A public school in Chicago recently evidenced the very fine job we’re doing of educating our youths. Its deliciously satirical prom slogan was “This is Are Story.” Clearly, this is a rapier wit social commentary tidbit on the educational plight of the poorest members of inner city Chicago. Or it could have been a monumentally ham-headed typo. Yeah. That was probably it.
This is sad. Paul Robeson High School in Chicago, the “school” in question, has a pretty awful track record for graduation, and an even worse track record for education. Even the students that graduate haven’t learned anything (as the prom slogan clearly shows):
Paul Robeson High School is located in the Englewood neighborhood on Chicago’s South Side, one of the poorest and most dangerous neighborhoods in the city. The high school also is part of the failing Chicago Public Schools, or CPS, system.
Four out of 10 CPS freshmen do not graduate.
If they do graduate, 91 percent have to take remediation courses in college because they do not know how to do basic math and school work. Just 26 percent of CPS high school students are college-ready, according to the ACT subject matter tests.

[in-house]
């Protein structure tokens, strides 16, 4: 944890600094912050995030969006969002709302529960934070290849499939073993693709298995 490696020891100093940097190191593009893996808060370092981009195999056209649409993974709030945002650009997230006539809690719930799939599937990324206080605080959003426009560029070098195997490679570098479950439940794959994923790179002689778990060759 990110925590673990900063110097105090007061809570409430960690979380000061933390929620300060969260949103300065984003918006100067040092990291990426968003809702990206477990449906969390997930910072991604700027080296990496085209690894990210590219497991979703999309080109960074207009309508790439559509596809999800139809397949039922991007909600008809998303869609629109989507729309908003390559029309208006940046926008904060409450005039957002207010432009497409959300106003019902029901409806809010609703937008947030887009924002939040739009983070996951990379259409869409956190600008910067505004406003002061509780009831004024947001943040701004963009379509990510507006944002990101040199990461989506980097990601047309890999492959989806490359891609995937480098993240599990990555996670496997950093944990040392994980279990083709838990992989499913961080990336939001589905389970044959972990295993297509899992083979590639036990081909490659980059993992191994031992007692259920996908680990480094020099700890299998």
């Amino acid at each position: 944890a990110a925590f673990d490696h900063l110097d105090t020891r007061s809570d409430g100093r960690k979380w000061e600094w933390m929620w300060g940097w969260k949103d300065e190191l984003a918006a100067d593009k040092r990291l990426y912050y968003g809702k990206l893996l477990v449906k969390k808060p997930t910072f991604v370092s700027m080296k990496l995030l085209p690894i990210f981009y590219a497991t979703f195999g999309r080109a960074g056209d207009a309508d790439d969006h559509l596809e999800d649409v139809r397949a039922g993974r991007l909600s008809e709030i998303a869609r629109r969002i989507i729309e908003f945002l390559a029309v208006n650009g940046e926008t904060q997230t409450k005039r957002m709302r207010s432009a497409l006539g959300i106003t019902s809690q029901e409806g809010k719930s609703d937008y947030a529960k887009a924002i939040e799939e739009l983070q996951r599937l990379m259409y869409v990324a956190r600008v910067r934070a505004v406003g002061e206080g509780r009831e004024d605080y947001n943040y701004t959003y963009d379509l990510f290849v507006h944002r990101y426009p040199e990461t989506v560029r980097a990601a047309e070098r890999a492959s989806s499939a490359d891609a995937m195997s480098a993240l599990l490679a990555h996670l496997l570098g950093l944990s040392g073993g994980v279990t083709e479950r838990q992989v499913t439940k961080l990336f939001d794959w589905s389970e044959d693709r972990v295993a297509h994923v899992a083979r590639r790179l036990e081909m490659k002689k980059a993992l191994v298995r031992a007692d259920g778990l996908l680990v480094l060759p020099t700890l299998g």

Wow, that’s sad. And the bar is already set so low these days. It’s not like students from even the best schools are all that impressive. But perhaps these students just need better teachers. Let’s give these underpaid teachers a raise, and then I’m sure things will improve. How much do teachers in the Chicago Public School system make on average?
The average CPS teacher salary is $76,000. The last contract negotiations in 2012 gave CPS teachers 17 percent raises over three years.
The median household income in Chicago is just $47,408. The disparity is worse in Englewood, a neighborhood where 23.6 percent of residents are unemployed and the average per capita income is $12,255.
That is gross. It’s yet another glaring example of how absolutely broken our education system is. No amount of money could fix it.